Asus puts color e-paper screen on a Zephyrus G14 lid: Dali concept brings a new level of customization to gaming laptops

Asus Dali
(Image credit: Tom's Hardware)

Asus' Dali laptop concept puts a color e-paper display on the lid of its Zephyrus G14 gaming laptop, for seemingly limitless customization. Except this is still a concept, so who knows if the company will ever bring the idea to market. And the software, at least in its current state here at Computex in Taipei, would only let you apply several pre-rendered stickers, or apply some AI-generated art. 

According to an Asus representative at the company's Taiwan headquarters, the 12-inch e-ink screen on the lid has a resolution of 1600 x 1200, and delivers 6 colors, with other shades presumably created by a mixture of those hues. While other details about the laptop concept are slim to none at this point, we can say that, in person, the colors appeared more vivid than in many other e-paper displays we've seen, but that it also took about 20 seconds to apply most images to the lid via software – and there was some serious strobe-like flashing as the images are applied.

As someone who recently bought a new laptop and is still considering what stickers to put on the lid, the idea of being able to add electronic "stickers" to my laptop's lid and change them whenever I want does intrigue me. And I like the fact that, since this is electronic paper, the images on the lid won't be sipping on the battery once they're applied, unlike Asus' previous AniMatrix display on the lid of the 2020-era Zephyrus G14.

(Image credit: Tom's Hardware)

I didn't get much of a chance to play with the Dali software, which is where you create the images and apply them to the laptop's lid. But what I saw seemed pretty basic, letting you move around and resize multiple stickers and pre-loaded images. There were three tabs: Curated Designs (a library of wallpapers to choose from), Manual Editing (allowed you to enter text and drag a few pre-made "stickers" around the screen) and Tweakable Designs.

The last of these was a rudimentary AI image generator that cycled through variations of colored lines until Asus' rep settled on one he liked and applied it to the lid. Again, the latter part of that process takes several seconds where the lid's display appears to strobe.

(Image credit: Tom's Hardware)

This is not exactly something I'd feel comfortable doing in a crowded coffee shop. But as a thing you change up once a week or even once a day to give your laptop a fresh look, I can see the appeal. I'm just not sure how much (if anything) extra I'd pay for this kind of feature.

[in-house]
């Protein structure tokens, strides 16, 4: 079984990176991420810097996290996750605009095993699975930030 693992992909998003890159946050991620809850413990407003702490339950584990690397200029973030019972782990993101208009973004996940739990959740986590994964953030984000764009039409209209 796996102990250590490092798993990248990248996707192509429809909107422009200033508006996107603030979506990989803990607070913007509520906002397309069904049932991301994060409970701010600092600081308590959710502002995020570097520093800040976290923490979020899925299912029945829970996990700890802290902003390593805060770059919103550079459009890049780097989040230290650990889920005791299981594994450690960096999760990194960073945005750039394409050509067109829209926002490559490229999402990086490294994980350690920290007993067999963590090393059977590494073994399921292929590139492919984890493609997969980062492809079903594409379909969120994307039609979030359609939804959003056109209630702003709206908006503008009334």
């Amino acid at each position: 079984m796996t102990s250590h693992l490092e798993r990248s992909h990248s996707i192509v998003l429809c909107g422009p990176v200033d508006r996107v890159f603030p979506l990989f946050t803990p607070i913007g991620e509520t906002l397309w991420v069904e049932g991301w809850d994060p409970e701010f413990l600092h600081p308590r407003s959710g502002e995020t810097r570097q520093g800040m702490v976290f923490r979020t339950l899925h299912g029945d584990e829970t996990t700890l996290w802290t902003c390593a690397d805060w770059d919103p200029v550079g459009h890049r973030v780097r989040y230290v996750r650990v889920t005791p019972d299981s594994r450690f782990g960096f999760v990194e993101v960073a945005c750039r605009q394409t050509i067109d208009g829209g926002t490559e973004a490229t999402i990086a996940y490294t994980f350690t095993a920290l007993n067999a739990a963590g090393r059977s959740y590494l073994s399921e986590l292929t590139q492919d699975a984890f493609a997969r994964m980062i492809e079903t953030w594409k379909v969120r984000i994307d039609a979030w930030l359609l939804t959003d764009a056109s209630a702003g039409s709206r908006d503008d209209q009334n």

At the very least, I'd need a finished version of this concept to include a lid display that better matched the dimensions of the lid itself. The display on the demo units we saw was smaller than the lid and not even centered. Obviously, since this is just a concept at this stage, the company didn't want to spend the money to have a custom screen created to the laptop's dimensions, but I sure hope it does if and when this ever becomes a product you can buy.

Of course, this isn't the first time a company has added an EInk or e-paper display to a laptop lid. It's not even the first time a color screen of this type has been on a laptop. Lenovo tried this idea with the Yoga Book C930 back in 2018, and followed it up with the ThinkPad Plus Gen4 convertible last year, which has an OLED screen on one side of its swiveling top half, and a color E Ink display on the other. Asus' Dali concept does, though, seem to be the first time anyone's tried this with a gaming laptop. And if there's one thing every case mod, Battlestation photo, and and Razer tattoo has taught us, it's that gamers love customization.

So what do you think? Should Asus move forward with its Dali concept, letting your next gaming laptop's lid reflect your ever-changing interests and style? Or are there other radical gaming laptop design ideas you'd like to see the company work on? Let us (and Asus) know in the comments. Me? I'm probably going to stick to vinyl stickers for my laptop lid. They aren't as easy to change as an e-paper display, but I'd rather live with traditional stickers and have my laptop budget go more toward better performance or longer battery life.

Matt Safford

After a rough start with the Mattel Aquarius as a child, Matt built his first PC in the late 1990s and ventured into mild PC modding in the early 2000s. He’s spent the last 15 years covering emerging technology for Smithsonian, Popular Science, and Consumer Reports, while testing components and PCs for Computer Shopper, PCMag and Digital Trends.

  • Notton
    If it had touch screen capabilities, I would use it as a comic reader
  • TechLurker
    It would be neat if they did make it touch-capable and usable with e-reading apps. Maybe include a button where it can shut off the reader and switch to the programmed static image. Then also switch to the static programmed image when opening up the laptop to start gaming or doing more intensive tasks.
  • subspruce
    no, I like to keep the lids of my laptops stock